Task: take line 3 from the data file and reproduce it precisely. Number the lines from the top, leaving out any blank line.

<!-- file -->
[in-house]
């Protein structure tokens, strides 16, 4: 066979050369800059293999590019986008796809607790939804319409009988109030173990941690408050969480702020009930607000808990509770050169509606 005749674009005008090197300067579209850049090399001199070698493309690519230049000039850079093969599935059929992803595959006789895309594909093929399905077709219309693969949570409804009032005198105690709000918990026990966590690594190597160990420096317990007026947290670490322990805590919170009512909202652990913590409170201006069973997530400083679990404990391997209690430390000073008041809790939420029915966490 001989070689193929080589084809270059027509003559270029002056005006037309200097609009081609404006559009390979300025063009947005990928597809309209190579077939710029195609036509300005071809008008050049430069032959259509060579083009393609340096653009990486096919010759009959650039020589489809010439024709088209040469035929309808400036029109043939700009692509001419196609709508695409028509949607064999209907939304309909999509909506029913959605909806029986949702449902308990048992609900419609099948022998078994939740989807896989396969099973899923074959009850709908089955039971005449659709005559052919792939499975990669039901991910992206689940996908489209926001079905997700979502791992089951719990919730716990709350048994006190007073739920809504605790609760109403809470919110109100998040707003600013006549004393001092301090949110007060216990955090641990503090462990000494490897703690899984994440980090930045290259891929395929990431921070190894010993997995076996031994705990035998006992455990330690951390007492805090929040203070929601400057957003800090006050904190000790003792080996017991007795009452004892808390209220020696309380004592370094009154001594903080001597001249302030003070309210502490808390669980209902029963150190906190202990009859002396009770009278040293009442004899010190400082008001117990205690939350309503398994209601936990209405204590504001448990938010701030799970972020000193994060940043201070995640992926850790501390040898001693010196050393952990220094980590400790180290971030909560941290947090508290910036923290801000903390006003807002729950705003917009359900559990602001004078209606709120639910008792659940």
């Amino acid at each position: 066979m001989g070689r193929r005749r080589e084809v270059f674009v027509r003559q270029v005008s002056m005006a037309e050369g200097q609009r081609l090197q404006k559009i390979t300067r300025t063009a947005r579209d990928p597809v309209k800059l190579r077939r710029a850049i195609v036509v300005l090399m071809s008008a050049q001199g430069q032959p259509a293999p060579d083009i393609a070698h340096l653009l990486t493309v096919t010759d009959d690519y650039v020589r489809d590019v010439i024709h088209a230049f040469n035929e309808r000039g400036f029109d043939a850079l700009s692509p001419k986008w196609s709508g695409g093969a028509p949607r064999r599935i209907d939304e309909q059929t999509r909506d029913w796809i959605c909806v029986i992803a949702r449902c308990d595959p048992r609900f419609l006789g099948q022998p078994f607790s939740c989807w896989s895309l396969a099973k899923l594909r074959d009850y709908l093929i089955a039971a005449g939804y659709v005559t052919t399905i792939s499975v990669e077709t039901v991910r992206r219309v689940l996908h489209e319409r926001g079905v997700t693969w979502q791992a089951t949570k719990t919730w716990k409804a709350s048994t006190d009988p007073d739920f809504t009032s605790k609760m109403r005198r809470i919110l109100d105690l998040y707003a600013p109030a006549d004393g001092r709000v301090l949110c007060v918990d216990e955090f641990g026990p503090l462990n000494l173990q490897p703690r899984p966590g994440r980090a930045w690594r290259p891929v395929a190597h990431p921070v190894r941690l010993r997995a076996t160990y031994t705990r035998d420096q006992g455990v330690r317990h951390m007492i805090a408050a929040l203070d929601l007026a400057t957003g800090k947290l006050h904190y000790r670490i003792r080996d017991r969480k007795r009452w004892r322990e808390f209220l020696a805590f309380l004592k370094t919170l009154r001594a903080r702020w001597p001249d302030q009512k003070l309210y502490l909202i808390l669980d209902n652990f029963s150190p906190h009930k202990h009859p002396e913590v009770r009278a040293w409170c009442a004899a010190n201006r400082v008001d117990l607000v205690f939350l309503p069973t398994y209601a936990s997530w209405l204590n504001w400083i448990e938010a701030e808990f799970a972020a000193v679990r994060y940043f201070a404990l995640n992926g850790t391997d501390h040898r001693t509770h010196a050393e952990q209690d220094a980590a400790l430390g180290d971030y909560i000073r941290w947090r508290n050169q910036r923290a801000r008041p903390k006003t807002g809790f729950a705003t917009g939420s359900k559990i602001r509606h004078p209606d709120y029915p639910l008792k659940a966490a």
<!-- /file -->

């Amino acid at each position: 066979m001989g070689r193929r005749r080589e084809v270059f674009v027509r003559q270029v005008s002056m005006a037309e050369g200097q609009r081609l090197q404006k559009i390979t300067r300025t063009a947005r579209d990928p597809v309209k800059l190579r077939r710029a850049i195609v036509v300005l090399m071809s008008a050049q001199g430069q032959p259509a293999p060579d083009i393609a070698h340096l653009l990486t493309v096919t010759d009959d690519y650039v020589r489809d590019v010439i024709h088209a230049f040469n035929e309808r000039g400036f029109d043939a850079l700009s692509p001419k986008w196609s709508g695409g093969a028509p949607r064999r599935i209907d939304e309909q059929t999509r909506d029913w796809i959605c909806v029986i992803a949702r449902c308990d595959p048992r609900f419609l006789g099948q022998p078994f607790s939740c989807w896989s895309l396969a099973k899923l594909r074959d009850y709908l093929i089955a039971a005449g939804y659709v005559t052919t399905i792939s499975v990669e077709t039901v991910r992206r219309v689940l996908h489209e319409r926001g079905v997700t693969w979502q791992a089951t949570k719990t919730w716990k409804a709350s048994t006190d009988p007073d739920f809504t009032s605790k609760m109403r005198r809470i919110l109100d105690l998040y707003a600013p109030a006549d004393g001092r709000v301090l949110c007060v918990d216990e955090f641990g026990p503090l462990n000494l173990q490897p703690r899984p966590g994440r980090a930045w690594r290259p891929v395929a190597h990431p921070v190894r941690l010993r997995a076996t160990y031994t705990r035998d420096q006992g455990v330690r317990h951390m007492i805090a408050a929040l203070d929601l007026a400057t957003g800090k947290l006050h904190y000790r670490i003792r080996d017991r969480k007795r009452w004892r322990e808390f209220l020696a805590f309380l004592k370094t919170l009154r001594a903080r702020w001597p001249d302030q009512k003070l309210y502490l909202i808390l669980d209902n652990f029963s150190p906190h009930k202990h009859p002396e913590v009770r009278a040293w409170c009442a004899a010190n201006r400082v008001d117990l607000v205690f939350l309503p069973t398994y209601a936990s997530w209405l204590n504001w400083i448990e938010a701030e808990f799970a972020a000193v679990r994060y940043f201070a404990l995640n992926g850790t391997d501390h040898r001693t509770h010196a050393e952990q209690d220094a980590a400790l430390g180290d971030y909560i000073r941290w947090r508290n050169q910036r923290a801000r008041p903390k006003t807002g809790f729950a705003t917009g939420s359900k559990i602001r509606h004078p209606d709120y029915p639910l008792k659940a966490a």